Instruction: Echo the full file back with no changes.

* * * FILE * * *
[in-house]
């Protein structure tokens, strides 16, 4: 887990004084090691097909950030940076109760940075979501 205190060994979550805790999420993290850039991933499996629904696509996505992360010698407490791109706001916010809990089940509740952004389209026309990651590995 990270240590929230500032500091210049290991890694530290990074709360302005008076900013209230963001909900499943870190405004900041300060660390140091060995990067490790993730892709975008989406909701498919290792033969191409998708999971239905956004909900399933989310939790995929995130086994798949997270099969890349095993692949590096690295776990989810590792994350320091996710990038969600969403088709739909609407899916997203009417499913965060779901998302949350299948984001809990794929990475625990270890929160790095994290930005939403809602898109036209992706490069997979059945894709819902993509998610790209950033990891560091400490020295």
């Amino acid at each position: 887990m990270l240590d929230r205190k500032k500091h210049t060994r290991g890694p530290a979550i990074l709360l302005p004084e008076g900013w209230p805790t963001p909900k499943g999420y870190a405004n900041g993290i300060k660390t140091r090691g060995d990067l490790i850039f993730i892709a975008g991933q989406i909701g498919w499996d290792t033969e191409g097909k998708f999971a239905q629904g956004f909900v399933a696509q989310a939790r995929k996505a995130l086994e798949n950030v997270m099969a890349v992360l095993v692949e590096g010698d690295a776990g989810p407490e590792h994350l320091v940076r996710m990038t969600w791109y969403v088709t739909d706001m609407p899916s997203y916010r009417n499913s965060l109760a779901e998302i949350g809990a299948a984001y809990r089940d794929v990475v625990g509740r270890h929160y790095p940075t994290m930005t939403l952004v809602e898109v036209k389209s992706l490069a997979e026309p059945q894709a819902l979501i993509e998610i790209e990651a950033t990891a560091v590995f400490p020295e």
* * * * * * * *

[in-house]
């Protein structure tokens, strides 16, 4: 887990004084090691097909950030940076109760940075979501 205190060994979550805790999420993290850039991933499996629904696509996505992360010698407490791109706001916010809990089940509740952004389209026309990651590995 990270240590929230500032500091210049290991890694530290990074709360302005008076900013209230963001909900499943870190405004900041300060660390140091060995990067490790993730892709975008989406909701498919290792033969191409998708999971239905956004909900399933989310939790995929995130086994798949997270099969890349095993692949590096690295776990989810590792994350320091996710990038969600969403088709739909609407899916997203009417499913965060779901998302949350299948984001809990794929990475625990270890929160790095994290930005939403809602898109036209992706490069997979059945894709819902993509998610790209950033990891560091400490020295």
């Amino acid at each position: 887990m990270l240590d929230r205190k500032k500091h210049t060994r290991g890694p530290a979550i990074l709360l302005p004084e008076g900013w209230p805790t963001p909900k499943g999420y870190a405004n900041g993290i300060k660390t140091r090691g060995d990067l490790i850039f993730i892709a975008g991933q989406i909701g498919w499996d290792t033969e191409g097909k998708f999971a239905q629904g956004f909900v399933a696509q989310a939790r995929k996505a995130l086994e798949n950030v997270m099969a890349v992360l095993v692949e590096g010698d690295a776990g989810p407490e590792h994350l320091v940076r996710m990038t969600w791109y969403v088709t739909d706001m609407p899916s997203y916010r009417n499913s965060l109760a779901e998302i949350g809990a299948a984001y809990r089940d794929v990475v625990g509740r270890h929160y790095p940075t994290m930005t939403l952004v809602e898109v036209k389209s992706l490069a997979e026309p059945q894709a819902l979501i993509e998610i790209e990651a950033t990891a560091v590995f400490p020295e």